The New Zealand government has declared a National State of Emergency for just the third time in history as Cyclone Gabrielle causes widespread flooding, landslides, and huge ocean swells across the North Island.
Kieran McAnulty, the Minister for Emergency Management, said in a statement on Tuesday that widespread damage caused by this cyclone means a national declaration was needed to support those impacted.
"This is an unprecedented weather event that is having major impacts across much of the North Island," said Mr. McAnulty.
A National State of Emergency has only been declared on two previous occasions— following the 6.3 quake in Christchurch in 2011 and in the early days of the COVID-19 pandemic.
Gabrielle had been sitting 100 km (62 miles) northeast of Auckland over some small islands but was now moving southwest. Meteorological organization MetService said the worst of the rain had passed for Auckland but it will start to have more of an impact further south.
The cyclone has brought heavy rain, flooding, and gale-force winds across the North Island and forced the evacuation of many beach settlements. Evacuation centers have been set up across the North Island. Many people are without electricity, roads are closed and some towns are entirely cut off.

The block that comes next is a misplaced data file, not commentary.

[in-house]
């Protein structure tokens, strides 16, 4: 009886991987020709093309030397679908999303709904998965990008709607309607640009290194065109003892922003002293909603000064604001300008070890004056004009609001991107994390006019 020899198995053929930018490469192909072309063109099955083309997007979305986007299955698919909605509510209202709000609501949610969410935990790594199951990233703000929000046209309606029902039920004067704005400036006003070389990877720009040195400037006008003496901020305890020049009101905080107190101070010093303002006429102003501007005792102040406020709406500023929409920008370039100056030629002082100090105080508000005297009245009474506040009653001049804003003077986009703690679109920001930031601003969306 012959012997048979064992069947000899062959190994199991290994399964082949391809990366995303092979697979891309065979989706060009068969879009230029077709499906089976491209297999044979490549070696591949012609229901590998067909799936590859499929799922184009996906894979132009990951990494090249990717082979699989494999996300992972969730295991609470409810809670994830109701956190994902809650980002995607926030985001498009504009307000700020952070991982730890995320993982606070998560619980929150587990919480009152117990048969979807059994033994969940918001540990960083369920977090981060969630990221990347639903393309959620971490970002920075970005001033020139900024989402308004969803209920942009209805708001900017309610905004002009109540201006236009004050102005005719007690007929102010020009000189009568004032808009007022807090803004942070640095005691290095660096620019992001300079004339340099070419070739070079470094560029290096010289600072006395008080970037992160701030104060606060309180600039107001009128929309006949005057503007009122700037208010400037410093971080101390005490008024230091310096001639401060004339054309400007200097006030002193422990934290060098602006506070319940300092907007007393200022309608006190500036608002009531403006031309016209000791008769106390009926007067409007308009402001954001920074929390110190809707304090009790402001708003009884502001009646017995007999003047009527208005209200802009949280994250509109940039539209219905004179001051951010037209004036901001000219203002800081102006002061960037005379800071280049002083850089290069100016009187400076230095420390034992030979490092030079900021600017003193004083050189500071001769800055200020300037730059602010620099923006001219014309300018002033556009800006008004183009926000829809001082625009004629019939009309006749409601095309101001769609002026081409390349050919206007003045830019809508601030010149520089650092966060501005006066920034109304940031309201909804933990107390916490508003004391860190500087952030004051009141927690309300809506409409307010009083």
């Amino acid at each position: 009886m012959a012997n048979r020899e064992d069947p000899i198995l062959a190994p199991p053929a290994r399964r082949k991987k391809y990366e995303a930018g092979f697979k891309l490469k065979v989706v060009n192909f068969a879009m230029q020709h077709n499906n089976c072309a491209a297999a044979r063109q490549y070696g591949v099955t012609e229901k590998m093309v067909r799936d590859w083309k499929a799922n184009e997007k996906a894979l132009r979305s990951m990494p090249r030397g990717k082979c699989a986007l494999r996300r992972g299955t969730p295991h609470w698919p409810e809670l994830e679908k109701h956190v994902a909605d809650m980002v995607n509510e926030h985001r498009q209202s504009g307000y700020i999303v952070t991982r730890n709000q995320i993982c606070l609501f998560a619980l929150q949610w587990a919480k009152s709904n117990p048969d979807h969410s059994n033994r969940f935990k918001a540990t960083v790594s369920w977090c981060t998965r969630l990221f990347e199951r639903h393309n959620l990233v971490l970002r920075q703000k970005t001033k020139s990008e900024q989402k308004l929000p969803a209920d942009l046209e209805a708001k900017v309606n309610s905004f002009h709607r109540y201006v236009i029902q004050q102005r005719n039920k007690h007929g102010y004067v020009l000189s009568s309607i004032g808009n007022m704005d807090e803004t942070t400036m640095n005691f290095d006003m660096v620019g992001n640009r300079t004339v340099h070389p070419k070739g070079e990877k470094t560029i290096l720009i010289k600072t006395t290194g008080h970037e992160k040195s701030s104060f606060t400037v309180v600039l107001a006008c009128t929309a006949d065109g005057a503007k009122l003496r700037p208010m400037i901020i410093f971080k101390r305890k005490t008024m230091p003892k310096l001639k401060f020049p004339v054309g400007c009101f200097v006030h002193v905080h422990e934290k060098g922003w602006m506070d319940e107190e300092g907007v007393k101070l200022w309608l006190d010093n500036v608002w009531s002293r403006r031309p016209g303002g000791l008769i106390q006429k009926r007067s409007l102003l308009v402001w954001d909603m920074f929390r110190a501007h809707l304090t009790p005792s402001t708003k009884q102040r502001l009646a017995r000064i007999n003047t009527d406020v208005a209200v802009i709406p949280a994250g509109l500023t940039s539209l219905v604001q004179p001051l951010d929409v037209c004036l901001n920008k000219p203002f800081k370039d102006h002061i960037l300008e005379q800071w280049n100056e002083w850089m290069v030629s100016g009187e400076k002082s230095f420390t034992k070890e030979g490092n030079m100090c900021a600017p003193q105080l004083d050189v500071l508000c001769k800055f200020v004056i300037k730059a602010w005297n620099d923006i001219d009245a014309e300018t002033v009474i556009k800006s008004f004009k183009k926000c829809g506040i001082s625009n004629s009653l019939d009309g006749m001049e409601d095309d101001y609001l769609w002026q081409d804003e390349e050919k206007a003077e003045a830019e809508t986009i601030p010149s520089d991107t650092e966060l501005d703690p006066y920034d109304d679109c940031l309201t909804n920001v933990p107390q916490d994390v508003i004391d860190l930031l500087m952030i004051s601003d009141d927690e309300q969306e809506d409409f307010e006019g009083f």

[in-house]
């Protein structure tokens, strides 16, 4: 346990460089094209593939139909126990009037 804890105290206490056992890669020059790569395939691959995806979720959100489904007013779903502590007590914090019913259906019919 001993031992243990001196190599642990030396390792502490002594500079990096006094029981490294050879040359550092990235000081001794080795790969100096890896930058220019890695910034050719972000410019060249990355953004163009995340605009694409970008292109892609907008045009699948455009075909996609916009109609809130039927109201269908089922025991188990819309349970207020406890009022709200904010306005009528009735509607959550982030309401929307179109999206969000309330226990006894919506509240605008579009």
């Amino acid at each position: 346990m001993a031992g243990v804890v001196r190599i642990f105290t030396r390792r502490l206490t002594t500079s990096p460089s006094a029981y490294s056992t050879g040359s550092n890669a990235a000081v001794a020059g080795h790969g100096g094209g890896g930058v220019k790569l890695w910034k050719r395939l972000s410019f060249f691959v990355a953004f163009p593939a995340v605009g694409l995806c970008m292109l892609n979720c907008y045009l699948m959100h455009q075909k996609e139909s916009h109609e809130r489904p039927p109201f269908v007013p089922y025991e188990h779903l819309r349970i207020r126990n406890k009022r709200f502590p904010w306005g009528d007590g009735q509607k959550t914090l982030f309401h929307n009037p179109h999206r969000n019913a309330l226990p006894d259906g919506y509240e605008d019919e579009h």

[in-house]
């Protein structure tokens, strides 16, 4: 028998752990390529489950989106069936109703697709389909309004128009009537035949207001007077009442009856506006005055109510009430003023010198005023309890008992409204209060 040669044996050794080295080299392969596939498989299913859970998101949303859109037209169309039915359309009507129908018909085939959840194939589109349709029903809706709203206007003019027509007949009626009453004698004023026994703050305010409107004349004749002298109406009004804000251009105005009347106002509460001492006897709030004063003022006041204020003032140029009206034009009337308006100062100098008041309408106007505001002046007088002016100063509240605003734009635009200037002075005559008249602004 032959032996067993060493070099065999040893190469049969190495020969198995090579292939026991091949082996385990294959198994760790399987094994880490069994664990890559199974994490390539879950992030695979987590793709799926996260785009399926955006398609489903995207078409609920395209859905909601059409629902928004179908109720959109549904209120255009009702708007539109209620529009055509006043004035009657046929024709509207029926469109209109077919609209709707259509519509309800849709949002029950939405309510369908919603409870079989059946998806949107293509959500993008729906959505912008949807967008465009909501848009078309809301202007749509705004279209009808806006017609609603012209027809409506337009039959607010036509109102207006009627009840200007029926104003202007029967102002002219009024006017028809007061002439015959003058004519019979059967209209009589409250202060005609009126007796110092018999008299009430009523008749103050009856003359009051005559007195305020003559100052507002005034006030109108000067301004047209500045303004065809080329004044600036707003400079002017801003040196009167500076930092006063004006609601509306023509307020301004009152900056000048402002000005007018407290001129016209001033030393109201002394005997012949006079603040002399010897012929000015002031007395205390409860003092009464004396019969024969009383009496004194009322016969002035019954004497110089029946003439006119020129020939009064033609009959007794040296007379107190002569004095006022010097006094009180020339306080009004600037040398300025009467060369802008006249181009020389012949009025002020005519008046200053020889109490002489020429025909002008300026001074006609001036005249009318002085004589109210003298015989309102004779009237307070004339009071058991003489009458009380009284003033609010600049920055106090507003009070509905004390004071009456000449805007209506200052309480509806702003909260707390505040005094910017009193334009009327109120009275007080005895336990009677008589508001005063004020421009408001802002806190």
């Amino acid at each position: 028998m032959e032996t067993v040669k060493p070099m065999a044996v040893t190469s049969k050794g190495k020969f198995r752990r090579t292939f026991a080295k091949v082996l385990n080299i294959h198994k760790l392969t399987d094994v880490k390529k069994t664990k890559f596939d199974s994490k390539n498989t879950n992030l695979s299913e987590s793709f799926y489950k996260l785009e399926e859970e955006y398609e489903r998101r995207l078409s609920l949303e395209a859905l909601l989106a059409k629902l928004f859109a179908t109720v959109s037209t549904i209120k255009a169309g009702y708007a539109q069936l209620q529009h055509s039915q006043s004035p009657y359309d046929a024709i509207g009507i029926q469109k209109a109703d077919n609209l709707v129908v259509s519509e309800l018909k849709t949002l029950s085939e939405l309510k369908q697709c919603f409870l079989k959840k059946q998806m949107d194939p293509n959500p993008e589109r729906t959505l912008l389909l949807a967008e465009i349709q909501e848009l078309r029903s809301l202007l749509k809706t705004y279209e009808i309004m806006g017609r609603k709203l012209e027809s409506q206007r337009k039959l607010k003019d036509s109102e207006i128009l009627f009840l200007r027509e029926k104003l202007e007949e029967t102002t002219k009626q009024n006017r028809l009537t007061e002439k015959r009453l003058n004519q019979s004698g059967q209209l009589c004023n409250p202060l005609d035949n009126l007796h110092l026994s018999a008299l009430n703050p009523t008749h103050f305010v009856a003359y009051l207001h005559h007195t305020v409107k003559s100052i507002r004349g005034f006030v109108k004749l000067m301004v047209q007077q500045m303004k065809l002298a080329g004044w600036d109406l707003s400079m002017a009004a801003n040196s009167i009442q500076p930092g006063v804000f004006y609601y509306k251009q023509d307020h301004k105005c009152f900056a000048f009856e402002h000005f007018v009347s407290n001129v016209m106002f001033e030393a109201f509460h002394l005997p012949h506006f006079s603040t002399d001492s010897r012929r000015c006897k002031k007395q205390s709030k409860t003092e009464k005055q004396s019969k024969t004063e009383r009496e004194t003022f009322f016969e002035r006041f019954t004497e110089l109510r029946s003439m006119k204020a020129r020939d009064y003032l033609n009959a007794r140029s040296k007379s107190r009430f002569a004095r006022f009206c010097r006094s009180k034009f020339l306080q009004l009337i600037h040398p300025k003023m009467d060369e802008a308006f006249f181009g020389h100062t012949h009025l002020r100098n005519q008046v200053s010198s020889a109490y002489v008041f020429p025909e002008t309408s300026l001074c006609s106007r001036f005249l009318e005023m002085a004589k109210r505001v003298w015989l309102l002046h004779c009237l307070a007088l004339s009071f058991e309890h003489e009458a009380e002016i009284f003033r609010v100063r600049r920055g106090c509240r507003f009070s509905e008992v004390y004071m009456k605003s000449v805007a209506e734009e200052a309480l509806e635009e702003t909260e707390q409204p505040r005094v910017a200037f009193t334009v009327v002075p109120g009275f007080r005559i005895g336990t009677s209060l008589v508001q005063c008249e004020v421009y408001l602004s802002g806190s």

Local media has photos of people sitting on top of buildings surrounded by flood waters, of houses at the bottom of hills following landslides and of roads under water.
New Zealand fire and emergency confirmed that a volunteer firefighter remains inside a house after it slid down a hill in a beachside town near Auckland. A second firefighter was rescued and is in critical condition in hospital.
A New Zealand navy vessel is making its way to a yacht that turned on its emergency beacon this morning off the east coast of the country.
"This has been and continues to be a serious and significant event for our region,” said Rachel Kelleher, Deputy Controller Auckland Emergency Management on Tuesday.
"Keep up to date and look after one another," she said.